The first part of the wedding had already taken place, up in the mountains at the bride's mother's family home. Georges did not go, as it sounds like custom dictates that they display some kind of displeasure that the bride's family is taking their son away. Last night in Chiang Mai, a small pig was killed for the previous night's feast.  This morning, at 5 am, they killed another 200 lb pig, (oh, no wonder so much pork) for today's celebration.

Fish (mostly devoured, in this pic), sticky rice, and pig 4 ways
After dessert was passed (sliced watermelon, some kind of dried legume, and sunflower seeds), Georges helped us summon over the happy couple so that we could get a photograph. He volunteered to take a photo of the four of us, so we figured, what the heck, when is the next time we're going to be invited to an Akha wedding?  They looked great.  We looked.... like sweaty, uninvited guests who were not appropriately dressed for a wedding.  But they politely humored us.

Georges preps the photo subjects - chin up, lovely bride! Must be hard with that heavy headdress
Looking beautiful.  Thanks Ice and Lux, for letting us farangs in on your big day!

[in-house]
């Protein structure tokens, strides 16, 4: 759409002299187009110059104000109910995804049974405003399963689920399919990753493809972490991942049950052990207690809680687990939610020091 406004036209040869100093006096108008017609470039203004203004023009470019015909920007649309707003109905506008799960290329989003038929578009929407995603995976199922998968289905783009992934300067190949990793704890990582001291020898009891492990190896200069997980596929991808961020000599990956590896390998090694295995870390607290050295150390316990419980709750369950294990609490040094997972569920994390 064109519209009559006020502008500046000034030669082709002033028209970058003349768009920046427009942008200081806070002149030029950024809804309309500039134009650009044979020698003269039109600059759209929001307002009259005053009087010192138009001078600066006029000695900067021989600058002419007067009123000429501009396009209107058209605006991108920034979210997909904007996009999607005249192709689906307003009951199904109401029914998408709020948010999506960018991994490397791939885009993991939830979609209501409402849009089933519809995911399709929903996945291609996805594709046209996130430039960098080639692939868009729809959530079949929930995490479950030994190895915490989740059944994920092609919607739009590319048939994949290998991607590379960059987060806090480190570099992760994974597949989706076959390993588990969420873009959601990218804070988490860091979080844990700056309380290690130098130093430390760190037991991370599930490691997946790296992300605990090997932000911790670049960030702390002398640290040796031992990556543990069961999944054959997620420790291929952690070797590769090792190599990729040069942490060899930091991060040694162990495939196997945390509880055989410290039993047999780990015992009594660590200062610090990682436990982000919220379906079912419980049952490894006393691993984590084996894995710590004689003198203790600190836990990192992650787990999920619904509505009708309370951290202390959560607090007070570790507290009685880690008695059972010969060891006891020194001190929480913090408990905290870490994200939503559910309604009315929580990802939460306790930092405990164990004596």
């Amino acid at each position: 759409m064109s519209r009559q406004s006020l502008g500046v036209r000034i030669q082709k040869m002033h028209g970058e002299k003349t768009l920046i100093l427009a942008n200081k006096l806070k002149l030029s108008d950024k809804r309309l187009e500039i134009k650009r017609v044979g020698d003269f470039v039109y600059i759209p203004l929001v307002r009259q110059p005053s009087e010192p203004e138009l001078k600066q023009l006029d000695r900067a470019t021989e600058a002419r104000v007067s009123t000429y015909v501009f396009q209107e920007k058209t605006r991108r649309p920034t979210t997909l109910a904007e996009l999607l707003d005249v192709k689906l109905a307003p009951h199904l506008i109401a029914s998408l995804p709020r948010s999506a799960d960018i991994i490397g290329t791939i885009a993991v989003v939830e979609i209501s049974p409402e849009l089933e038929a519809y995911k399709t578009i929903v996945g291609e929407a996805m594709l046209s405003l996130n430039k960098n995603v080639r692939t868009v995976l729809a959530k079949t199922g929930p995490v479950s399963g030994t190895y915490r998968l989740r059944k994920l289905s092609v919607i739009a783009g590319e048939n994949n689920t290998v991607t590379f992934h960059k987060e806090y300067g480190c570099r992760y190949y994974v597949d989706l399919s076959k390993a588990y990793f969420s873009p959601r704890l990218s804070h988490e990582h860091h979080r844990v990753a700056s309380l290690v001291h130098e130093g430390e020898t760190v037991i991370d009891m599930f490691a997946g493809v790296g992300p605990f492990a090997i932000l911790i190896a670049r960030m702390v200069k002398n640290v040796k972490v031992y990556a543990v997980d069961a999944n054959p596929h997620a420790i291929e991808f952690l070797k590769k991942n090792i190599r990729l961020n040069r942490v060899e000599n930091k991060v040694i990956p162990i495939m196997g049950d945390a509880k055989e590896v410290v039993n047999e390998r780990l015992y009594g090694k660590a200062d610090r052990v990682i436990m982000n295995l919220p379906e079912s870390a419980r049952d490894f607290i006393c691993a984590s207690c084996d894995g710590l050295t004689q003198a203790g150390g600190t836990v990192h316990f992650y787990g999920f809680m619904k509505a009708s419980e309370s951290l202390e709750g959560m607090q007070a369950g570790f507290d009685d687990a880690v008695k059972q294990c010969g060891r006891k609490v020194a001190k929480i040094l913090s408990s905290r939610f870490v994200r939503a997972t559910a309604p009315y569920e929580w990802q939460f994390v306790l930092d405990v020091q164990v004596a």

Georges gave us some envelopes, with wedding invites inside, explaining that the custom was to keep the invite, then write a note on the envelope and drop it in the heart-shaped collection box by where we entered.  It goes without saying that custom also involves adding some funds to the envelope before dropping it in the box.  We added our notes, a few baht, and headed back to the condo less than 100 yards away, taking our wedding favors and a most interesting memory from Thailand. Thanks for allowing us to take part in your big day, Ice and Lux - best wishes for a long and happy marriage!

Collage of earlier photo shoots about town, from pictures hanging from "photo curtain"
Ice and Lux, in Western wedding garb - and with Western props
Our invite/keepsake.  We couldn't have said it better ourselves!  Congratulations and best wishes, Lux & Ice!